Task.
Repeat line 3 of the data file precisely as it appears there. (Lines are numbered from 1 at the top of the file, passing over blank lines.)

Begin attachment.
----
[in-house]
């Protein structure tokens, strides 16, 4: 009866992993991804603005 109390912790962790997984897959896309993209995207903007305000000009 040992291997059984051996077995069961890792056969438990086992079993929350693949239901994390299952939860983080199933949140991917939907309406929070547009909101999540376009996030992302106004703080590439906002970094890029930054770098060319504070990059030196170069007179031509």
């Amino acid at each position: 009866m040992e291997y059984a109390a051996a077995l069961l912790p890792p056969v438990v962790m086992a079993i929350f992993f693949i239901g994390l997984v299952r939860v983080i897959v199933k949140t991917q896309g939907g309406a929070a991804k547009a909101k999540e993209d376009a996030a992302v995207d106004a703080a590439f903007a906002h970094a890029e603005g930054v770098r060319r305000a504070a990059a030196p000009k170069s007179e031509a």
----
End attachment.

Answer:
């Amino acid at each position: 009866m040992e291997y059984a109390a051996a077995l069961l912790p890792p056969v438990v962790m086992a079993i929350f992993f693949i239901g994390l997984v299952r939860v983080i897959v199933k949140t991917q896309g939907g309406a929070a991804k547009a909101k999540e993209d376009a996030a992302v995207d106004a703080a590439f903007a906002h970094a890029e603005g930054v770098r060319r305000a504070a990059a030196p000009k170069s007179e031509a």